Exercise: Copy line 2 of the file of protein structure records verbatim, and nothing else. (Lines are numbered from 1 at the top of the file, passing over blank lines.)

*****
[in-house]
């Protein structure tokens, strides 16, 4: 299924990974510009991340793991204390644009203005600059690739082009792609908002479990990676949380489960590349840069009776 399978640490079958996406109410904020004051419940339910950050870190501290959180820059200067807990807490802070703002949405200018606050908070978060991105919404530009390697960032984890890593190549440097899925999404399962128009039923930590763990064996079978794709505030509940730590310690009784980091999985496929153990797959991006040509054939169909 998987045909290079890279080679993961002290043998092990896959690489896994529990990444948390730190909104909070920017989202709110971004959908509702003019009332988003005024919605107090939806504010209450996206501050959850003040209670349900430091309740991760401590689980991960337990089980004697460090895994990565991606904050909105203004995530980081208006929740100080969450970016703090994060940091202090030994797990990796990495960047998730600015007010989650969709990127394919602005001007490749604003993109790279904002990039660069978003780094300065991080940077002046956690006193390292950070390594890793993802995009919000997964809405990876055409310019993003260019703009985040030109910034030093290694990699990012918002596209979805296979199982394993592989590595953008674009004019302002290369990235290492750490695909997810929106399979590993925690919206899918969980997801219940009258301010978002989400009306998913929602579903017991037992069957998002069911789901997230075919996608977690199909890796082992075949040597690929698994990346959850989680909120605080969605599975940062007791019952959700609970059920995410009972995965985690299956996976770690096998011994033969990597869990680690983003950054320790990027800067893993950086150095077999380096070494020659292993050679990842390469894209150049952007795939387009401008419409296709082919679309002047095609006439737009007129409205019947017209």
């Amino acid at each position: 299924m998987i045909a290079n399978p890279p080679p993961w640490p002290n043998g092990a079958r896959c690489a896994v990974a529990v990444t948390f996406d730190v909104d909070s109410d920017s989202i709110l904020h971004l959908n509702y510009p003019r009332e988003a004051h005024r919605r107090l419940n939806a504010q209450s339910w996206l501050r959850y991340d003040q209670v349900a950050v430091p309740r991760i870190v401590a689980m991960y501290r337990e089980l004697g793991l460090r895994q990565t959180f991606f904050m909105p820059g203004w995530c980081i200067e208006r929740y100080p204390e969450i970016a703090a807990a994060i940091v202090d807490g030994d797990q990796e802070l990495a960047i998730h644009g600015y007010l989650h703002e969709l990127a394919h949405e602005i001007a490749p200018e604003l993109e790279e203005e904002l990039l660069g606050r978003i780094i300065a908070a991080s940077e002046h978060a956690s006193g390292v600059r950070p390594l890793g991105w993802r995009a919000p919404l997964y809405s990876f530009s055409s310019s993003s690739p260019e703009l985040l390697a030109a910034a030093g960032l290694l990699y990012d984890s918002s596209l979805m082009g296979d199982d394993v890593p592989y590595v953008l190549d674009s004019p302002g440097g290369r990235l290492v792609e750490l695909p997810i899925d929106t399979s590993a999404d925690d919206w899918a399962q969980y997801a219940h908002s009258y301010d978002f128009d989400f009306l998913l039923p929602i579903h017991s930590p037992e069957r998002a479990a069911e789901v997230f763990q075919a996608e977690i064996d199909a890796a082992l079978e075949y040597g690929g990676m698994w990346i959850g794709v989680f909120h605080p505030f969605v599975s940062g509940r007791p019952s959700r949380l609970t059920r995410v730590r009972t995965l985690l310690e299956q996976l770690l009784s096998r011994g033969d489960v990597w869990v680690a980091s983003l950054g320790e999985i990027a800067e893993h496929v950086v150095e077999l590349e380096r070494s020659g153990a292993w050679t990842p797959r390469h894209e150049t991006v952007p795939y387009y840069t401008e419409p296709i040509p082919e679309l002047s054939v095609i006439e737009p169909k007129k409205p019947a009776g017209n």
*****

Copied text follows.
């Protein structure tokens, strides 16, 4: 299924990974510009991340793991204390644009203005600059690739082009792609908002479990990676949380489960590349840069009776 399978640490079958996406109410904020004051419940339910950050870190501290959180820059200067807990807490802070703002949405200018606050908070978060991105919404530009390697960032984890890593190549440097899925999404399962128009039923930590763990064996079978794709505030509940730590310690009784980091999985496929153990797959991006040509054939169909 998987045909290079890279080679993961002290043998092990896959690489896994529990990444948390730190909104909070920017989202709110971004959908509702003019009332988003005024919605107090939806504010209450996206501050959850003040209670349900430091309740991760401590689980991960337990089980004697460090895994990565991606904050909105203004995530980081208006929740100080969450970016703090994060940091202090030994797990990796990495960047998730600015007010989650969709990127394919602005001007490749604003993109790279904002990039660069978003780094300065991080940077002046956690006193390292950070390594890793993802995009919000997964809405990876055409310019993003260019703009985040030109910034030093290694990699990012918002596209979805296979199982394993592989590595953008674009004019302002290369990235290492750490695909997810929106399979590993925690919206899918969980997801219940009258301010978002989400009306998913929602579903017991037992069957998002069911789901997230075919996608977690199909890796082992075949040597690929698994990346959850989680909120605080969605599975940062007791019952959700609970059920995410009972995965985690299956996976770690096998011994033969990597869990680690983003950054320790990027800067893993950086150095077999380096070494020659292993050679990842390469894209150049952007795939387009401008419409296709082919679309002047095609006439737009007129409205019947017209």